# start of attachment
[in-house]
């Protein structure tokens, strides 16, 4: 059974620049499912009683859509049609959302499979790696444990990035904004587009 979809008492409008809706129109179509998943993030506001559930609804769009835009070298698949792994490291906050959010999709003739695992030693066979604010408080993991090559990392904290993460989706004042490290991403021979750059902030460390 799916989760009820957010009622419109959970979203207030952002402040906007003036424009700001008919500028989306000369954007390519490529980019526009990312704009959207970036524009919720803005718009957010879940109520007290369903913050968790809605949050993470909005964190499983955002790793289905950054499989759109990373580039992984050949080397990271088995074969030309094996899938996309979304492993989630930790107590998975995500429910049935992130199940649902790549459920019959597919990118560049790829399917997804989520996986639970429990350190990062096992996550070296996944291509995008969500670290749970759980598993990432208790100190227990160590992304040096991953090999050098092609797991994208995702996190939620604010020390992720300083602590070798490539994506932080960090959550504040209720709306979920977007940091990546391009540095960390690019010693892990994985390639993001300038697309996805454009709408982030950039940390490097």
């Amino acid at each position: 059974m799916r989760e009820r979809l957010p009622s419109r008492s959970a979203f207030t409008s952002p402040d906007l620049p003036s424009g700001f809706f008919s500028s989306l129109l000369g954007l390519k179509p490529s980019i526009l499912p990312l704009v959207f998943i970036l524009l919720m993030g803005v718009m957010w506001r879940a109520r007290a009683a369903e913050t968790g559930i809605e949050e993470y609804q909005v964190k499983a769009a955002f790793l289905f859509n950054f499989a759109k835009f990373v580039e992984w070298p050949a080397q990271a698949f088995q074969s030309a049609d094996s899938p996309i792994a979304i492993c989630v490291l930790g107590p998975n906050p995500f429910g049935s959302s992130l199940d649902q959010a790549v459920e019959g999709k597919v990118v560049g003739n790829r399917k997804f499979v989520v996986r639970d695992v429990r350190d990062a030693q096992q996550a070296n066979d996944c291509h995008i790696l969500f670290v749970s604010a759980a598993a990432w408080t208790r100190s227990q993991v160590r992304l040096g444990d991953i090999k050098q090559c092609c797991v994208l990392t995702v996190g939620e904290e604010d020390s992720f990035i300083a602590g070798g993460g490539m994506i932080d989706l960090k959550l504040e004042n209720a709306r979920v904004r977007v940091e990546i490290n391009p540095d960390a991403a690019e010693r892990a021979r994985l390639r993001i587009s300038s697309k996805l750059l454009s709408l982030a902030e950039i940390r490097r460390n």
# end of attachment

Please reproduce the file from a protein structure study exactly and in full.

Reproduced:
[in-house]
């Protein structure tokens, strides 16, 4: 059974620049499912009683859509049609959302499979790696444990990035904004587009 979809008492409008809706129109179509998943993030506001559930609804769009835009070298698949792994490291906050959010999709003739695992030693066979604010408080993991090559990392904290993460989706004042490290991403021979750059902030460390 799916989760009820957010009622419109959970979203207030952002402040906007003036424009700001008919500028989306000369954007390519490529980019526009990312704009959207970036524009919720803005718009957010879940109520007290369903913050968790809605949050993470909005964190499983955002790793289905950054499989759109990373580039992984050949080397990271088995074969030309094996899938996309979304492993989630930790107590998975995500429910049935992130199940649902790549459920019959597919990118560049790829399917997804989520996986639970429990350190990062096992996550070296996944291509995008969500670290749970759980598993990432208790100190227990160590992304040096991953090999050098092609797991994208995702996190939620604010020390992720300083602590070798490539994506932080960090959550504040209720709306979920977007940091990546391009540095960390690019010693892990994985390639993001300038697309996805454009709408982030950039940390490097």
């Amino acid at each position: 059974m799916r989760e009820r979809l957010p009622s419109r008492s959970a979203f207030t409008s952002p402040d906007l620049p003036s424009g700001f809706f008919s500028s989306l129109l000369g954007l390519k179509p490529s980019i526009l499912p990312l704009v959207f998943i970036l524009l919720m993030g803005v718009m957010w506001r879940a109520r007290a009683a369903e913050t968790g559930i809605e949050e993470y609804q909005v964190k499983a769009a955002f790793l289905f859509n950054f499989a759109k835009f990373v580039e992984w070298p050949a080397q990271a698949f088995q074969s030309a049609d094996s899938p996309i792994a979304i492993c989630v490291l930790g107590p998975n906050p995500f429910g049935s959302s992130l199940d649902q959010a790549v459920e019959g999709k597919v990118v560049g003739n790829r399917k997804f499979v989520v996986r639970d695992v429990r350190d990062a030693q096992q996550a070296n066979d996944c291509h995008i790696l969500f670290v749970s604010a759980a598993a990432w408080t208790r100190s227990q993991v160590r992304l040096g444990d991953i090999k050098q090559c092609c797991v994208l990392t995702v996190g939620e904290e604010d020390s992720f990035i300083a602590g070798g993460g490539m994506i932080d989706l960090k959550l504040e004042n209720a709306r979920v904004r977007v940091e990546i490290n391009p540095d960390a991403a690019e010693r892990a021979r994985l390639r993001i587009s300038s697309k996805l750059l454009s709408l982030a902030e950039i940390r490097r460390n």